- Others, like solar energy, come out of the technology business. The solar cells of 2008 were far more productive than those of 2006, and those being produced today are more efficient still. These improvements go across a number of dimensions -- life span, cost, effectiveness.
The great economic promise of our time lies in harvesting the energy all around us with devices, especially devices whose economics (like those of solar cells) can obey Moore's Law.
But here's the real hope. Moore's Law, and its promise, can be found in more than the ever-increasing cost effectiveness of solar cells. They also emerge from technology itself.
The technology history of this last decade has all been devoted to finding new uses for the abundance Moore's Law provides. Cloud computing is based on a desire to make use of the cheap storage, and cheap processing, companies are acquiring almost as an afterthought. Devices like the iPhone are about finding new mass markets for the super-abundant, and increasingly powerful, low-power chips companies like Intel are now producing.
The real canary in the coal mine for our economy is the price of Intel stock. After increasing 10-fold during the Internet boom, it remains mired near its post-bust levels, about $20 per share. Demand has not kept pace with chip supply. Our imaginations -- what can we do with more storage, more processing, more network capacity -- have not kept pace with what the industry can provide us.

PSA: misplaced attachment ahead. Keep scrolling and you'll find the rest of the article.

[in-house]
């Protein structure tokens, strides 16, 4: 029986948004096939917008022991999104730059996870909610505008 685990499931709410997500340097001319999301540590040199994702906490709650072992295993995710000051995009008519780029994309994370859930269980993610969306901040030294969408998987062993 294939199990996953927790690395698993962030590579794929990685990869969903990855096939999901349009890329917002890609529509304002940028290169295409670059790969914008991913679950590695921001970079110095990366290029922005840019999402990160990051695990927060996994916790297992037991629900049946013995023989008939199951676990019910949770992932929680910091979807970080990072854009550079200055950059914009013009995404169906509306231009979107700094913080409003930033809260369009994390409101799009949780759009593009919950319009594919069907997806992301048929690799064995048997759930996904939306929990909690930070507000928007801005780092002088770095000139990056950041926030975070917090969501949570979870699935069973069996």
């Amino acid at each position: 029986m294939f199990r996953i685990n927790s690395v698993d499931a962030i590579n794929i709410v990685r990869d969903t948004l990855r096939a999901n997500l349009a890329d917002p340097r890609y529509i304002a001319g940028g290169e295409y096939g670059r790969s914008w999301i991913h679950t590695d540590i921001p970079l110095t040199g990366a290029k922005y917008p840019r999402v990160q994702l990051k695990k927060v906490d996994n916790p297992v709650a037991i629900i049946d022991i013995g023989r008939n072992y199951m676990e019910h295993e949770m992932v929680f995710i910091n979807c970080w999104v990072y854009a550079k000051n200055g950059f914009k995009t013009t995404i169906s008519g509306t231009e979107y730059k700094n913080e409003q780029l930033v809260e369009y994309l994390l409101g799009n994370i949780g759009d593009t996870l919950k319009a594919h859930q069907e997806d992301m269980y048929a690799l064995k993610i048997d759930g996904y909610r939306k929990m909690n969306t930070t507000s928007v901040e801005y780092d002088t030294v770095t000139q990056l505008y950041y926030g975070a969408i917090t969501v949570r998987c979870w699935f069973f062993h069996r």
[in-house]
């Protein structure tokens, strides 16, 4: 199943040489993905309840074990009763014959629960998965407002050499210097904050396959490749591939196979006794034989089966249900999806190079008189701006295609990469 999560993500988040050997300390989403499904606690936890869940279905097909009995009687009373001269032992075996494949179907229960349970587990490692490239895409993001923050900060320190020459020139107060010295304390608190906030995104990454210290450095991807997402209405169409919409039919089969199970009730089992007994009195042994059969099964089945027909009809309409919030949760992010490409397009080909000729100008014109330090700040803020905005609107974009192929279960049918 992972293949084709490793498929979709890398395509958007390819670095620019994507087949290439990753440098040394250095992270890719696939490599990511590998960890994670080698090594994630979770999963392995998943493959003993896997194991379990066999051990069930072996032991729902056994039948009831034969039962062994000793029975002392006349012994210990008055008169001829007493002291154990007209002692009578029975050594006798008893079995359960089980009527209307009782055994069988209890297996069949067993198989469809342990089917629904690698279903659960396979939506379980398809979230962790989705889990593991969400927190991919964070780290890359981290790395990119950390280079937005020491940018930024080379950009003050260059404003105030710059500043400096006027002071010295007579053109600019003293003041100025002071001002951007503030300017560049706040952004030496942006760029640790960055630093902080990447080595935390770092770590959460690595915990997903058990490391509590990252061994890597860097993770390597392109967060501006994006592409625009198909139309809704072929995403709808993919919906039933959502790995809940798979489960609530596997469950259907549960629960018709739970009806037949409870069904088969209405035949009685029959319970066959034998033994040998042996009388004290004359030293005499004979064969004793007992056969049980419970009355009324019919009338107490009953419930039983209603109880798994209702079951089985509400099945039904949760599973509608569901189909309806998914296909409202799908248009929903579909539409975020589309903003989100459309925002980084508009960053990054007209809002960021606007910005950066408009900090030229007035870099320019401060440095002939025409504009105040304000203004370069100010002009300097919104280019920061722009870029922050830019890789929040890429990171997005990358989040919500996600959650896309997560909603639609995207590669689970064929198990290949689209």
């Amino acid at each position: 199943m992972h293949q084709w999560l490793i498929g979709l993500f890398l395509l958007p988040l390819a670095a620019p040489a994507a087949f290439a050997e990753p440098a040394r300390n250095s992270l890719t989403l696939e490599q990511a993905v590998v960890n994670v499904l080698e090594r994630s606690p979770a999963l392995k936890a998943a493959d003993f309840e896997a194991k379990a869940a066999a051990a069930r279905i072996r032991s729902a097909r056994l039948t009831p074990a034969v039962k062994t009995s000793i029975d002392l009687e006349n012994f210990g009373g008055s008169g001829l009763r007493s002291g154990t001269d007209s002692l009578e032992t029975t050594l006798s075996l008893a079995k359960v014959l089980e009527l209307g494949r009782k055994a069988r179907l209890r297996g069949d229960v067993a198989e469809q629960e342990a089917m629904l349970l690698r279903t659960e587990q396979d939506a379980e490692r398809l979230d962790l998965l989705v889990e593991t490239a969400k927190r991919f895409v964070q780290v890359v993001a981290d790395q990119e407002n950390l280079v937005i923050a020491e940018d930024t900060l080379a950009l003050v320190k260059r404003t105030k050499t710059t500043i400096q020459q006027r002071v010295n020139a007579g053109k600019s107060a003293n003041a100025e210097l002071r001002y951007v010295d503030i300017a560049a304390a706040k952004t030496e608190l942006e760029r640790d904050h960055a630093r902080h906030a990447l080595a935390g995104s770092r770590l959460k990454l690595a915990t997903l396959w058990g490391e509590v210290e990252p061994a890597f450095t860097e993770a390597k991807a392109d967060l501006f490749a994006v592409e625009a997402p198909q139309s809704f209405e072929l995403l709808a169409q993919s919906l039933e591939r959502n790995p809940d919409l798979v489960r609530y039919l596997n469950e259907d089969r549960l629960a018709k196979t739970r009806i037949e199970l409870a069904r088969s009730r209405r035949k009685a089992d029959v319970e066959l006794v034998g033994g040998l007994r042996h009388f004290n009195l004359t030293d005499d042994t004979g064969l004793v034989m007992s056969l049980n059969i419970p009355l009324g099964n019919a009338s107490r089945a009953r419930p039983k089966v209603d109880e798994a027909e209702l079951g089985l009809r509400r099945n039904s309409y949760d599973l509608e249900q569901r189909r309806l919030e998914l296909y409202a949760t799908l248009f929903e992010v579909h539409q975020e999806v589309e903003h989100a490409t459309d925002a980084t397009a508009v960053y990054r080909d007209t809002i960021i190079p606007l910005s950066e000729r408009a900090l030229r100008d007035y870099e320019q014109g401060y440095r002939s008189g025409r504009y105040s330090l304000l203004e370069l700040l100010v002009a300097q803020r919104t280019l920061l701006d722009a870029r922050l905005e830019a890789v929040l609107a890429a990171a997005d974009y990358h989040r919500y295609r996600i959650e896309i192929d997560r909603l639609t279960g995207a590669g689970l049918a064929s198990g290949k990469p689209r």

We have been failing the test of abundance.
The economic challenges of our time can overcome this. We have the computing power to design products at the atomic level, and in energy harvesting we have a challenge big enough to soak up that power. Distributed computing through the Internet can now handle an enormous number-crunching job with ease. The limit is our imagination.
It's in calling on our people to use their imaginations and the abundance we have to create more abundance that politicians can be useful. Every new political thesis has optimism at its core, a belief that the future can be better. Even the Nixon Thesis, as anyone who saw its validation in Ronald Reagan will attest.
It may just be that the late validation of the Nixon Thesis, which came in the 1980s, is delaying the political changes I have long seen happening. Many Reaganites have delighted in tweaking me lately, claiming no one likes Obama, that he is politicallly dead, that he is the second coming of Jimmy Carter, that some form of neo-Reaganism is going to replace it. And there is evidence for it in the election returns.
But neo-Reaganism, unlike Reaganism itself, is not optimistic. It is too wedded to the idea of finding and crushing enemies to be that. We have gone the Bush Road too long for it ever to regain its luster. The ambulance crashed, and setting it on the same path won't stop it from hitting the wall of rising resource prices.
We need something new, from ourselves, from our economy, and from our politics. We need an agenda, an economics, and a politics based on abundance, on the promise of the positive change I can see all around us.
Whoever delivers that wins the future. Because that's what our economy is going to give us.